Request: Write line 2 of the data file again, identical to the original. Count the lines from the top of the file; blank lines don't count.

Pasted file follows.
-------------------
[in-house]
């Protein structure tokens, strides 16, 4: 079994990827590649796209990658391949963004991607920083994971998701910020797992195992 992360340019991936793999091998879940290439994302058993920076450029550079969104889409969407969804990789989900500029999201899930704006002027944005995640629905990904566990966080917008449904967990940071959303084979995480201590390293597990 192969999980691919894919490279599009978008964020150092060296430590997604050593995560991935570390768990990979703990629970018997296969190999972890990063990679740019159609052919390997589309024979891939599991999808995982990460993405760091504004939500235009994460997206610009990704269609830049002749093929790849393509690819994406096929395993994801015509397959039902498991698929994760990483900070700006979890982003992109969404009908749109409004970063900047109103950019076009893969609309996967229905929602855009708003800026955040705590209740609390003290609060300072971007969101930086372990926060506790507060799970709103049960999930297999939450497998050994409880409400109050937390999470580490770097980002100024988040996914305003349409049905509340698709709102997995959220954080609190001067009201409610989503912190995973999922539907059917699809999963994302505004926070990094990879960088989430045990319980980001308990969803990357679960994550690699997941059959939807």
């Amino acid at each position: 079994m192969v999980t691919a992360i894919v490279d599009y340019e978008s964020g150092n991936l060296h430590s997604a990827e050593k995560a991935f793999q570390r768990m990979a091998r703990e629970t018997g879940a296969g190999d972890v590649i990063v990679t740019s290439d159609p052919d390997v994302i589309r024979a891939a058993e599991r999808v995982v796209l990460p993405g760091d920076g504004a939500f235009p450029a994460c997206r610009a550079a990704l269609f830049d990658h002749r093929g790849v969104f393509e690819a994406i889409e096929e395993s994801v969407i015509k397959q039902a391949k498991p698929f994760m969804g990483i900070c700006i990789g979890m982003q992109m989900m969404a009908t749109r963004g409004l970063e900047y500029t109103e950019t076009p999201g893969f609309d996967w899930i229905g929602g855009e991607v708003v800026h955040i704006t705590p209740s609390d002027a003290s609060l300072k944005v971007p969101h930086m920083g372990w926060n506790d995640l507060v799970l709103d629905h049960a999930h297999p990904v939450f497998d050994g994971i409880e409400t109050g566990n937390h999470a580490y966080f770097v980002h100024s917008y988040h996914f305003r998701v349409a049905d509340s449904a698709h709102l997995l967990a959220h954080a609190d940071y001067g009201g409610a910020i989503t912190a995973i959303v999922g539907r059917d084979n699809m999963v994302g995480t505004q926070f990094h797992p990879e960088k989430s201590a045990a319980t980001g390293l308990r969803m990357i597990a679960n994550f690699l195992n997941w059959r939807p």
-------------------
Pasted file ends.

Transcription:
């Protein structure tokens, strides 16, 4: 079994990827590649796209990658391949963004991607920083994971998701910020797992195992 992360340019991936793999091998879940290439994302058993920076450029550079969104889409969407969804990789989900500029999201899930704006002027944005995640629905990904566990966080917008449904967990940071959303084979995480201590390293597990 192969999980691919894919490279599009978008964020150092060296430590997604050593995560991935570390768990990979703990629970018997296969190999972890990063990679740019159609052919390997589309024979891939599991999808995982990460993405760091504004939500235009994460997206610009990704269609830049002749093929790849393509690819994406096929395993994801015509397959039902498991698929994760990483900070700006979890982003992109969404009908749109409004970063900047109103950019076009893969609309996967229905929602855009708003800026955040705590209740609390003290609060300072971007969101930086372990926060506790507060799970709103049960999930297999939450497998050994409880409400109050937390999470580490770097980002100024988040996914305003349409049905509340698709709102997995959220954080609190001067009201409610989503912190995973999922539907059917699809999963994302505004926070990094990879960088989430045990319980980001308990969803990357679960994550690699997941059959939807």